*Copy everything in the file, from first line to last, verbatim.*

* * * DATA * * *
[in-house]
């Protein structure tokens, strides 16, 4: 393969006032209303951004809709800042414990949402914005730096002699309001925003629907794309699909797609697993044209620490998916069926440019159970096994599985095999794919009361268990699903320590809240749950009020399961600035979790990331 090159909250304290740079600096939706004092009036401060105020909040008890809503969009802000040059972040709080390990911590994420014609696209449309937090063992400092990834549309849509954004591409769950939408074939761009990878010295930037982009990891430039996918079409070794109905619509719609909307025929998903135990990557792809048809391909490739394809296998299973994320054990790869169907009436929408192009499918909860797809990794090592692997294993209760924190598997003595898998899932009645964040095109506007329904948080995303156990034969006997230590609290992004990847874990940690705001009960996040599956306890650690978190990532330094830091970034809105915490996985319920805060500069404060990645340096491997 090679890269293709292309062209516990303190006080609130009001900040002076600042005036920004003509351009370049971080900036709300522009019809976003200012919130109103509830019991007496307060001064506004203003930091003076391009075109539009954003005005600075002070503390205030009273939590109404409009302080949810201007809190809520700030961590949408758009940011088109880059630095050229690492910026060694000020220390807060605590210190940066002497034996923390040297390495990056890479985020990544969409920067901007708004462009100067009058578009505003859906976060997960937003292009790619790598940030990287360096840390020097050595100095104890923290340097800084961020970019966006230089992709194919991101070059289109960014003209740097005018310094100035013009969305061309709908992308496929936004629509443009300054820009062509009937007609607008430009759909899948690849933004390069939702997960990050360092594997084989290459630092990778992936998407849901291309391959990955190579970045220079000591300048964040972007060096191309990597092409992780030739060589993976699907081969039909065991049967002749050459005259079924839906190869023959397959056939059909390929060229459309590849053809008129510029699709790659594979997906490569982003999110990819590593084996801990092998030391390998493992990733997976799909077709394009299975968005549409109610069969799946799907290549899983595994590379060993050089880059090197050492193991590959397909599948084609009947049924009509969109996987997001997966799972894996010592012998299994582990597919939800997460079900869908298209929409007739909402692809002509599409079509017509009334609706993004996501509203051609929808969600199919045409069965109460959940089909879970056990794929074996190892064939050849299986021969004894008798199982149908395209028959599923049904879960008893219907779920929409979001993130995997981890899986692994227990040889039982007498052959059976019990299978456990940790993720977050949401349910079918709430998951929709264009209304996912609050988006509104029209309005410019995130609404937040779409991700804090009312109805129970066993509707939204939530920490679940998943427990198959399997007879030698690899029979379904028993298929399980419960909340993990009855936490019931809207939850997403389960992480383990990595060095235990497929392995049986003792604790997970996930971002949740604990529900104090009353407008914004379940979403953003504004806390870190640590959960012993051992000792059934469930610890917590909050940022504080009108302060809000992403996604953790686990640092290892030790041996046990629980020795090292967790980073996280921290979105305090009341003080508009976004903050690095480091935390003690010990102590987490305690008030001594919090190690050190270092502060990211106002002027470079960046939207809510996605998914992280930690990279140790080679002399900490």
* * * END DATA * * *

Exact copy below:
[in-house]
């Protein structure tokens, strides 16, 4: 393969006032209303951004809709800042414990949402914005730096002699309001925003629907794309699909797609697993044209620490998916069926440019159970096994599985095999794919009361268990699903320590809240749950009020399961600035979790990331 090159909250304290740079600096939706004092009036401060105020909040008890809503969009802000040059972040709080390990911590994420014609696209449309937090063992400092990834549309849509954004591409769950939408074939761009990878010295930037982009990891430039996918079409070794109905619509719609909307025929998903135990990557792809048809391909490739394809296998299973994320054990790869169907009436929408192009499918909860797809990794090592692997294993209760924190598997003595898998899932009645964040095109506007329904948080995303156990034969006997230590609290992004990847874990940690705001009960996040599956306890650690978190990532330094830091970034809105915490996985319920805060500069404060990645340096491997 090679890269293709292309062209516990303190006080609130009001900040002076600042005036920004003509351009370049971080900036709300522009019809976003200012919130109103509830019991007496307060001064506004203003930091003076391009075109539009954003005005600075002070503390205030009273939590109404409009302080949810201007809190809520700030961590949408758009940011088109880059630095050229690492910026060694000020220390807060605590210190940066002497034996923390040297390495990056890479985020990544969409920067901007708004462009100067009058578009505003859906976060997960937003292009790619790598940030990287360096840390020097050595100095104890923290340097800084961020970019966006230089992709194919991101070059289109960014003209740097005018310094100035013009969305061309709908992308496929936004629509443009300054820009062509009937007609607008430009759909899948690849933004390069939702997960990050360092594997084989290459630092990778992936998407849901291309391959990955190579970045220079000591300048964040972007060096191309990597092409992780030739060589993976699907081969039909065991049967002749050459005259079924839906190869023959397959056939059909390929060229459309590849053809008129510029699709790659594979997906490569982003999110990819590593084996801990092998030391390998493992990733997976799909077709394009299975968005549409109610069969799946799907290549899983595994590379060993050089880059090197050492193991590959397909599948084609009947049924009509969109996987997001997966799972894996010592012998299994582990597919939800997460079900869908298209929409007739909402692809002509599409079509017509009334609706993004996501509203051609929808969600199919045409069965109460959940089909879970056990794929074996190892064939050849299986021969004894008798199982149908395209028959599923049904879960008893219907779920929409979001993130995997981890899986692994227990040889039982007498052959059976019990299978456990940790993720977050949401349910079918709430998951929709264009209304996912609050988006509104029209309005410019995130609404937040779409991700804090009312109805129970066993509707939204939530920490679940998943427990198959399997007879030698690899029979379904028993298929399980419960909340993990009855936490019931809207939850997403389960992480383990990595060095235990497929392995049986003792604790997970996930971002949740604990529900104090009353407008914004379940979403953003504004806390870190640590959960012993051992000792059934469930610890917590909050940022504080009108302060809000992403996604953790686990640092290892030790041996046990629980020795090292967790980073996280921290979105305090009341003080508009976004903050690095480091935390003690010990102590987490305690008030001594919090190690050190270092502060990211106002002027470079960046939207809510996605998914992280930690990279140790080679002399900490």